By Doug Richards, December 4, 2013
CHAMBLEE, Ga. -- One Saturday in November, Kaveh Kamooneh drove his
Nissan Leaf to Chamblee Middle School, where his 11-year-old son was
Kamooneh had taken the liberty of charging the electric car with an
exterior outlet at the school. Within minutes of plugging in the car, he
says a Chamblee police officer appeared.
"He said that he was going to charge me with theft by taking because I
was taking power, electricity from the school," Kamooneh said.
Kamooneh says he had charged his car for 20 minutes, drawing about a
nickel's worth of juice. Don Francis of Clean Cities Atlanta, an
electric vehicle advocacy group, says the estimate of 5 cents is
"I'm not sure how much electricity he stole," said Chamblee police
Sergeant Ernesto Ford, but he added: It doesn't matter. "He broke the
law. He stole something that wasn't his."
Sgt. Ford says the officer should have arrested Kamooneh on the spot.
But he didn't. Instead, the officer filed a police report. Then 11 days
passed, and two deputies showed up at his house in Decatur.
"They arrested me here at about eight o'clock at night," Kamooneh said.
Ford said he sought the arrest warrant after determining that school
officials hadn't given Kamooneh permission to plug in his car. Ford said
Chamblee Police did so without asking school officials if they wanted
to prosecute the alleged theft of electricity. A DeKalb Schools
spokesman did not respond to a request for comment.
Records show Kamooneh spent more than 15 hours in the DeKalb County Jail for plugging his car into a school's electrical outlet.
Kamooneh acknowledges he hadn't asked permission first. "When I got
there, there was nobody there. It was a Saturday morning," he said.
"A theft is a theft," Sgt. Ford said. When asked if he'd make the arrest again, he answered: "Absolutely."
Wednesday afternoon, DeKalb County School District spokesman Quinn
Hudson released a statement saying the school system "has cooperated in
the investigation and will continue to do so."
Wednesday evening, Chamblee City Manager and Police Chief Marc Johnson issued the following statement:
We received a 911 call advising that someone was plugged into the
power outlet behind the middle school. The responding officer located
the vehicle in the rear of the building at the kitchen loading dock up
against the wall with a cord run to an outlet. The officer spent some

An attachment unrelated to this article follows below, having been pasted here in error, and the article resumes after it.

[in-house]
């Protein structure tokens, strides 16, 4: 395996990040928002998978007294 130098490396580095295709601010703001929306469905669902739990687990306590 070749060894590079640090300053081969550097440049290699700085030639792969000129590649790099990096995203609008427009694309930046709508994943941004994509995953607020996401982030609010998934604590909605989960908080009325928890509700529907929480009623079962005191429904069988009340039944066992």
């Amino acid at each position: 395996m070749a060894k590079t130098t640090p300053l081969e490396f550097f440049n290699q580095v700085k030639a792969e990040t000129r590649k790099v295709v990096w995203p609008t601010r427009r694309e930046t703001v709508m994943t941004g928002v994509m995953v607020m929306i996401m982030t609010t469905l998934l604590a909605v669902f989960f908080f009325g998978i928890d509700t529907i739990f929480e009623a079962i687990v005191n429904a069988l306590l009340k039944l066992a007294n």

time trying to determine whose vehicle it was. It was unlocked and he
eventually began looking through the interior after verifying it did not
belong to the school system.
The officer, his marked patrol vehicle and the electric vehicle were all
in clear view of the tennis courts. Eventually, a man on the courts
told the officer that the man playing tennis with him owned the vehicle.
The officer went to the courts and interviewed the vehicle owner. The
officer's initial incident report gives a good indication of how
difficult and argumentative the individual was to deal with. He made no
attempt to apologize or simply say oops and he wouldn't do it again.
Instead he continued being argumentative, acknowledged he did not have
permission and then accused the officer of having damaged his car door.
The officer told him that was not true and that the vehicle and existing
damage was already on his vehicles video camera from when he drove up.
Given the uncooperative attitude and accusations of damage to his
vehicle, the officer chose to document the incident on an incident
report. The report was listed as misdemeanor theft by taking. The
officer had no way of knowing how much power had been consumed, how much
it cost nor how long it had been charging.
The report made its way to Sgt Ford's desk for a follow up
investigation. He contacted the middle school and inquired of several
administrative personnel whether the individual had permission to use
power. He was advised no. Sgt. Ford showed a photo to the school
resource officer who recognized Mr. Kamooneh. Sgt Ford was further
advised that Mr. Kamooneh had previously been advised he was not allowed
on the school tennis courts without permission from the school . This
was apparently due to his interfering with the use of the tennis courts
previously during school hours.
Based upon the totality of these circumstances and without any expert
advice on the amount of electricity that may have been used, Sgt Ford
signed a theft warrant. The warrant was turned over to the DeKalb
Sheriffs Dept for service because the individual lived in Decatur, not
Chamblee. This is why he was arrested at a later time.
I am sure that Sgt. Ford was feeling defensive when he said a theft is a
theft and he would do it again. Ultimately, Sgt. Ford did make the
decision to pursue the theft charges, but the decision was based on Mr.
Kamooneh having been advised that he was not allowed on the property
without permission. Had he complied with that notice none of this would
have occurred. Mr. Kamooneh's son is not a student at the middle school
and he was not the one playing tennis. Mr. Kamooneh was taking lessons